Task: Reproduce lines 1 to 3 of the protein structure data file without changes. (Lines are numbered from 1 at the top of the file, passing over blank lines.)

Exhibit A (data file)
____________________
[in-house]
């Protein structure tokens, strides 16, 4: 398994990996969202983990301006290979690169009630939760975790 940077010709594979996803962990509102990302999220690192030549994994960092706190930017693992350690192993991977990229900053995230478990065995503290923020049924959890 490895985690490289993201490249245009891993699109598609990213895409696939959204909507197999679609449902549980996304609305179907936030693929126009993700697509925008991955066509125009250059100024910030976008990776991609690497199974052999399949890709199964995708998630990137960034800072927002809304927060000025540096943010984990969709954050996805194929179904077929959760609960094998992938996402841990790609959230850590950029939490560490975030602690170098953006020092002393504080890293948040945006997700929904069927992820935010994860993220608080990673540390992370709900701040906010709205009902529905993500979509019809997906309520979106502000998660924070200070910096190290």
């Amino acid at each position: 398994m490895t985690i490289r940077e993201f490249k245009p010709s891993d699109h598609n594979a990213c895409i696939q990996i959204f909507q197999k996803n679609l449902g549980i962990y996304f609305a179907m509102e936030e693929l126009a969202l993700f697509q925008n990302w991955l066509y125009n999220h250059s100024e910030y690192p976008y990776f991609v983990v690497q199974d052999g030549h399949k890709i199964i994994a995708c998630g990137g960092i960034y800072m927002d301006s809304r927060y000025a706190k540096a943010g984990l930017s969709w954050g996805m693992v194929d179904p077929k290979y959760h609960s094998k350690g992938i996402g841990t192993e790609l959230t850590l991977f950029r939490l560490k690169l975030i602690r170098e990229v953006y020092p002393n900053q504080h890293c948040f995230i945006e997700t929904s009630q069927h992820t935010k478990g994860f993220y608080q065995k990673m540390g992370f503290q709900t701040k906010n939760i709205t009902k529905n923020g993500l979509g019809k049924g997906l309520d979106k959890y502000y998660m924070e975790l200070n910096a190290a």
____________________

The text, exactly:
[in-house]
């Protein structure tokens, strides 16, 4: 398994990996969202983990301006290979690169009630939760975790 940077010709594979996803962990509102990302999220690192030549994994960092706190930017693992350690192993991977990229900053995230478990065995503290923020049924959890 490895985690490289993201490249245009891993699109598609990213895409696939959204909507197999679609449902549980996304609305179907936030693929126009993700697509925008991955066509125009250059100024910030976008990776991609690497199974052999399949890709199964995708998630990137960034800072927002809304927060000025540096943010984990969709954050996805194929179904077929959760609960094998992938996402841990790609959230850590950029939490560490975030602690170098953006020092002393504080890293948040945006997700929904069927992820935010994860993220608080990673540390992370709900701040906010709205009902529905993500979509019809997906309520979106502000998660924070200070910096190290």
């Amino acid at each position: 398994m490895t985690i490289r940077e993201f490249k245009p010709s891993d699109h598609n594979a990213c895409i696939q990996i959204f909507q197999k996803n679609l449902g549980i962990y996304f609305a179907m509102e936030e693929l126009a969202l993700f697509q925008n990302w991955l066509y125009n999220h250059s100024e910030y690192p976008y990776f991609v983990v690497q199974d052999g030549h399949k890709i199964i994994a995708c998630g990137g960092i960034y800072m927002d301006s809304r927060y000025a706190k540096a943010g984990l930017s969709w954050g996805m693992v194929d179904p077929k290979y959760h609960s094998k350690g992938i996402g841990t192993e790609l959230t850590l991977f950029r939490l560490k690169l975030i602690r170098e990229v953006y020092p002393n900053q504080h890293c948040f995230i945006e997700t929904s009630q069927h992820t935010k478990g994860f993220y608080q065995k990673m540390g992370f503290q709900t701040k906010n939760i709205t009902k529905n923020g993500l979509g019809k049924g997906l309520d979106k959890y502000y998660m924070e975790l200070n910096a190290a």